Everton: Look To The Cups, Roberto...

Realistically, the chances of Everton breaking up the top six again are pretty remote (though not impossible) so silverware should be the aim for Roberto Martinez...

Last Updated: 13/08/14 at 15:57 Post Comment

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LAST SEASON
Premier League
5th, 72pts, +22 GD FA Cup Quarter-finals League Cup Third round Top league scorer Romelu Lukaku 15 Bookings 54 (15th=) with one red card

Manager Roberto Martinez (since June 2013; age 41) Odds on being first out of his job 25-1 (9th=)

Players in Romelu Lukaku (Chelsea, £28m, from loan), Muhamed Besic (Ferencvaros, £4m), Gareth Barry (Man City, £1m from loan), Christian Atsu (Chelsea, loan), Brendon Galloway (MK Dons, undisc)

Players out Apostolos Vellios (released), Magaye Gueye (Millwall, free), John Lundstram (Blackpool, loan), Gerard Deulofeu (Barcelona, end of loan)

Club turnover in 2012-13 £86m, 9th

Wage bill in 2012-13 £63m, 10th

It was a rare double vintage season on Merseyside, even if it ended in disappointment for both. Everton lost their chance for fourth in the run-in but the sight of Liverpool dropping the trophy when they had it in their grasp made for a decent finish to Roberto Martinez's first campaign at Goodison. Now he has had the ideal prelude to his second.

The signing of Romelu Lukaku for £28m is not going to enable Everton to compete with the elite week in, week out. They benefited last season from David Moyes failing so badly at Manchester United and Tottenham being in post-Bale transition, and there are reasonable grounds to suppose that the richest six will make up the leading sextet this term. But retaining Lukaku, scorer of 15 Premier League goals in only 31 appearances last season and 17 in 35 for West Brom the year before, gives Martinez the optimum chance of exploiting any slips and every reason to expect Everton to, at worst, be the best of the rest.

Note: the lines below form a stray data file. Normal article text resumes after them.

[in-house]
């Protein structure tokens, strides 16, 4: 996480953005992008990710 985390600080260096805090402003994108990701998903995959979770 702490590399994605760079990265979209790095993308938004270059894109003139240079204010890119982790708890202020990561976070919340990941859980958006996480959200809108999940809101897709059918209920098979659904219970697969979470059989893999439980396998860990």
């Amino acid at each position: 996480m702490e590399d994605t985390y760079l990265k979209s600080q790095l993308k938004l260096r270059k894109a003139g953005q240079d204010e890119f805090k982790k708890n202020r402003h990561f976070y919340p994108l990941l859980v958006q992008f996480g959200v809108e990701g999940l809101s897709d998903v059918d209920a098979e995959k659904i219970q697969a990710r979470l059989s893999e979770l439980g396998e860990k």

As noted in relation to Mark Hughes succeeding Tony Pulis at Stoke, replacing a long-standing manager is an especially difficult task - as David Moyes found out at Manchester United. But Martinez did a superb job of taking Everton on from the foundations built by the Scot, with their highest points tally since winning the title in 1986-87 under Howard Kendall. That the Spaniard did this so quickly adds a dollop of salt to the wounds Moyes suffered, especially as Everton did the double over the Old Trafford side, with the 2-0 win at Goodison the final straw for the United board. Martinez fully deserves his new five-year contract.

Everton's improvement was one fewer goal conceded, six more scored, and nine more points. Of the sides that finished above them, Chelsea and Arsenal were beaten and the only real blot was the 4-0 defeat at Anfield. Seven straight games were won from March 1 to mid-April. The obvious cause for regret was that three of the last five games were lost and, while they included the game that helped Manchester City keep ahead of Liverpool, the opportunity to reach the Champions League play-offs will come but rarely. In the knock-out competitions, losing in the Capital One Cup at Fulham was a waste, and a late collapse at Arsenal in the FA Cup quarter-finals cost Martinez his hold on the trophy won with Wigan.